Grant to help Marquette-Alger Co. adults access college

MARQUETTE – The Marquette Alger College Access Network (MACAN) has received a $50,000 startup grant from Michigan College Access Network (MCAN) to begin implementation of a college and career access strategy with the overarching goal of increasing the postsecondary education attainment rates within Marquette and Alger counties.

The Marquette-Alger College Access Network was one of five Michigan communities awarded a startup grant. The network will establish a shared agenda, common metrics and report annual progress on a local college access and success dashboard.  The network is committed to developing and executing data-driven collaborative action plans based on community priority areas.  Schools currently participating in the network include Marquette Area Public Schools, Gwinn Area Community Schools, Munising Public Schools, Burt Township School and North Star Public School Academy. All schools in Marquette and Alger counties are welcome and encouraged to participate.

“We’re excited to coordinate and strengthen services so that more of our young people – especially those that might not otherwise consider education beyond high school – get into, and succeed in, the postsecondary education that will help them be successful in life,” said Linda Remsburg, Youth Development Associate with Great Lakes Center for Youth Development which has led the planning of the network. “It might be a four-year degree, but it could also be a two-year degree or credential from a trade school or other accredited program. The days of finding a job right out of high school that will support a family are pretty much gone.”

Local College Access Networks such as MACAN set goals focused on student success, establish a system of data gathering and analysis, report results, and hold partners accountable for performance. These LCANs coordinate programs, services and resources that lower the barriers preventing students, particularly low-income and first-generation college going students and students of color, from pursuing postsecondary educational opportunities.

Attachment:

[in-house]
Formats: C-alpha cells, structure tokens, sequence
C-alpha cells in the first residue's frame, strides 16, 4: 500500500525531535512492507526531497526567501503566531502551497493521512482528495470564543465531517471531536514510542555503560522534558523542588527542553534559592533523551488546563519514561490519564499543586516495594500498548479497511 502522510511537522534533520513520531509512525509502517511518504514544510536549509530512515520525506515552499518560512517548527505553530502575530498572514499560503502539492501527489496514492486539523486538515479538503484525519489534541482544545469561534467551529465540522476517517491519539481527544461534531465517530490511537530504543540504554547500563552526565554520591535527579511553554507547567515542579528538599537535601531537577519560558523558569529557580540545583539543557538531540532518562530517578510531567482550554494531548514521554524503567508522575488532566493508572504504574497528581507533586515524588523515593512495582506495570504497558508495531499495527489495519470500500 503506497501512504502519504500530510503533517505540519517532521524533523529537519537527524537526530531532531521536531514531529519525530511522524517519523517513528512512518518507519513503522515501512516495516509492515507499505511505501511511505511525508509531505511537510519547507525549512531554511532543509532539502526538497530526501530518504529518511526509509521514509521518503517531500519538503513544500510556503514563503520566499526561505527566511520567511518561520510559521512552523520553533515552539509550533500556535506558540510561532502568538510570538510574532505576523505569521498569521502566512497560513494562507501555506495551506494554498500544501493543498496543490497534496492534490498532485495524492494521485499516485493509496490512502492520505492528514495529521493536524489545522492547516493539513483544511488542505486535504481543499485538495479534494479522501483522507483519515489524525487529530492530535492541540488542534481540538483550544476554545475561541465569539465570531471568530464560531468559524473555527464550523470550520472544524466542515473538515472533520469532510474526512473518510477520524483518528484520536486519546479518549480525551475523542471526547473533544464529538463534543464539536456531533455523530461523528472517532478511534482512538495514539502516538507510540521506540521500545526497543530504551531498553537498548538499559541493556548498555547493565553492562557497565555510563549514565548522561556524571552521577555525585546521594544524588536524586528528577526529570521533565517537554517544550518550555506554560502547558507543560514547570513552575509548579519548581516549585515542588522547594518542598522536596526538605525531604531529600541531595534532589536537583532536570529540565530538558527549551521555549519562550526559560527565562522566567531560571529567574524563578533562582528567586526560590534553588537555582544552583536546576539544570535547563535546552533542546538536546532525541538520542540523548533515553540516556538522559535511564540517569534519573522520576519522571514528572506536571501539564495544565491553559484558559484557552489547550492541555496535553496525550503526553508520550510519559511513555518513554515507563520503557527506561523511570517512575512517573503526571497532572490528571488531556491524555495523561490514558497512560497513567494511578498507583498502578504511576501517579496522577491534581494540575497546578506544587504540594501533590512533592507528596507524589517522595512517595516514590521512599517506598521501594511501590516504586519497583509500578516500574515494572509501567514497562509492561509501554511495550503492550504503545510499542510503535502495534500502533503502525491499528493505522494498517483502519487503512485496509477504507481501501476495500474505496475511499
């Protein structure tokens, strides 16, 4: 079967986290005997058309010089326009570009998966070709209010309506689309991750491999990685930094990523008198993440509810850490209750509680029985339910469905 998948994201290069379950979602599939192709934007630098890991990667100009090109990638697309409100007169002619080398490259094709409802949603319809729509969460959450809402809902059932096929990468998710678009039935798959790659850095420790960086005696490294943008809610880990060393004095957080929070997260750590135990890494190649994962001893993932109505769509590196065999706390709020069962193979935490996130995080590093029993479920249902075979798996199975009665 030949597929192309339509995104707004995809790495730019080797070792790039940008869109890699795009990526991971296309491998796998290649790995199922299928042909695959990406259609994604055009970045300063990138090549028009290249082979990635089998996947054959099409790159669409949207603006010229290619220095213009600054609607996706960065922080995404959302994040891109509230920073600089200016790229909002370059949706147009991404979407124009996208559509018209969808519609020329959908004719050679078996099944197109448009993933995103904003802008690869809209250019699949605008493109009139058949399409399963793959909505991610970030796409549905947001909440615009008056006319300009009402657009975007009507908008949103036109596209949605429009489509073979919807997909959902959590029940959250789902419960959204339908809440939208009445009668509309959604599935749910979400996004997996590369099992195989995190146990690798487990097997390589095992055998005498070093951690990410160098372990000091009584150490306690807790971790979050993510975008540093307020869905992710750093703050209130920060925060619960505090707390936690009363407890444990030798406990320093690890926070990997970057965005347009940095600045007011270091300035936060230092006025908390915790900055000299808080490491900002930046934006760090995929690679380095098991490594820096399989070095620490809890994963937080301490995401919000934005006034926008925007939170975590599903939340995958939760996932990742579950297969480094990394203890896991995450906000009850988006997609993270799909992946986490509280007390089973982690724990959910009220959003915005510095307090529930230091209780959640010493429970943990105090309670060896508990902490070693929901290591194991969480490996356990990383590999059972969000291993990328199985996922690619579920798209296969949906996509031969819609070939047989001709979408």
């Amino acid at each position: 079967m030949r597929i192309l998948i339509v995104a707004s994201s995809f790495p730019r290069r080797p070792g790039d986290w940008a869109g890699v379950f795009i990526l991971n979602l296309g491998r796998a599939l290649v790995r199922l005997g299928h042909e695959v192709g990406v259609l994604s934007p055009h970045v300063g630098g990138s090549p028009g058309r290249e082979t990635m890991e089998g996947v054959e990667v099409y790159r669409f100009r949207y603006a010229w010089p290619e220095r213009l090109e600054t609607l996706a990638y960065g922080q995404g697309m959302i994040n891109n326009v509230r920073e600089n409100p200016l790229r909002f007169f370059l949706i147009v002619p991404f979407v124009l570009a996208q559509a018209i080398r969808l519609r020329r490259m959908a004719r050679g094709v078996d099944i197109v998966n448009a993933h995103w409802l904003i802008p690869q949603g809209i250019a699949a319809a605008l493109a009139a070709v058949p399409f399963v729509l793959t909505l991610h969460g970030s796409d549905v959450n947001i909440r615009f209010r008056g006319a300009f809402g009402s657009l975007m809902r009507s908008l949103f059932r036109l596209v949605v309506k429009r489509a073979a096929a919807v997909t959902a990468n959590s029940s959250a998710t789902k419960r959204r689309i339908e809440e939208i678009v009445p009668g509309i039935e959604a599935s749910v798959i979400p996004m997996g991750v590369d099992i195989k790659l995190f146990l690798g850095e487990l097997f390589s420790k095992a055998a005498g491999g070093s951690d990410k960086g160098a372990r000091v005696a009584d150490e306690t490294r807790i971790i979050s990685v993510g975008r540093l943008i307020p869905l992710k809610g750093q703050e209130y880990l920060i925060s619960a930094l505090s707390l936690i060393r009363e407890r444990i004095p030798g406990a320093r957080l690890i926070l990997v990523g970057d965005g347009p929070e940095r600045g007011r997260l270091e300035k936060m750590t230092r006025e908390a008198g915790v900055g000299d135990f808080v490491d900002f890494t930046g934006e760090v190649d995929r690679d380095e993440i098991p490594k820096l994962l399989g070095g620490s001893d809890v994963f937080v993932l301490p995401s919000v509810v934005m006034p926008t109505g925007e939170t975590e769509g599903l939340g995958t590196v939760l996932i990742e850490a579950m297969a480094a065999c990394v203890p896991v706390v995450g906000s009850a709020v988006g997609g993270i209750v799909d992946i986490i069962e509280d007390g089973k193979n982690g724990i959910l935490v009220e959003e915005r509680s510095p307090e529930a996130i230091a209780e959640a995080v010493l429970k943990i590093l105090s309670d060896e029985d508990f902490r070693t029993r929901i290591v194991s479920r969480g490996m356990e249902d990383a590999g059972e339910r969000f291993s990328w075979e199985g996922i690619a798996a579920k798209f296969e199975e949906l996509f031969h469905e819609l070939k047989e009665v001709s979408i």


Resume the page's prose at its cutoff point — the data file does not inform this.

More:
“This was our most competitive round of LCAN grants to date. The caliber of the proposals submitted made it extremely difficult to decide which communities to fund,” said Brandy Johnson, executive director of the Michigan College Access Network. “Each local college access network plays a critical role in sparking systematic change necessary to increase college readiness, participation and completion within their community.”

Additional startup grant recipients include Career and College Access Network of Newaygo County, Gratiot Isabella College Access Network, Lenawee College Access Network, and Success Alliance of Washtenaw.

Michigan has recently experienced a modest increase in its college attainment rate — from 35.6 percent of 25-to-64-year-olds possessing at least an associate’s degree, to 36.4 percent. However, Michigan’s rate still lags behind the national average of 37.9 percent. It is MCAN’s goal to increase Michigan’s postsecondary educational attainment rate to 60 percent by the year 2025. With the newest planning grant recipients, MCAN now supports 51 local college access networks across the state. Funding from the State of Michigan made this round of MCAN grants possible. To see the entire list of Planning, Startup and Collective Impact grant recipients, visit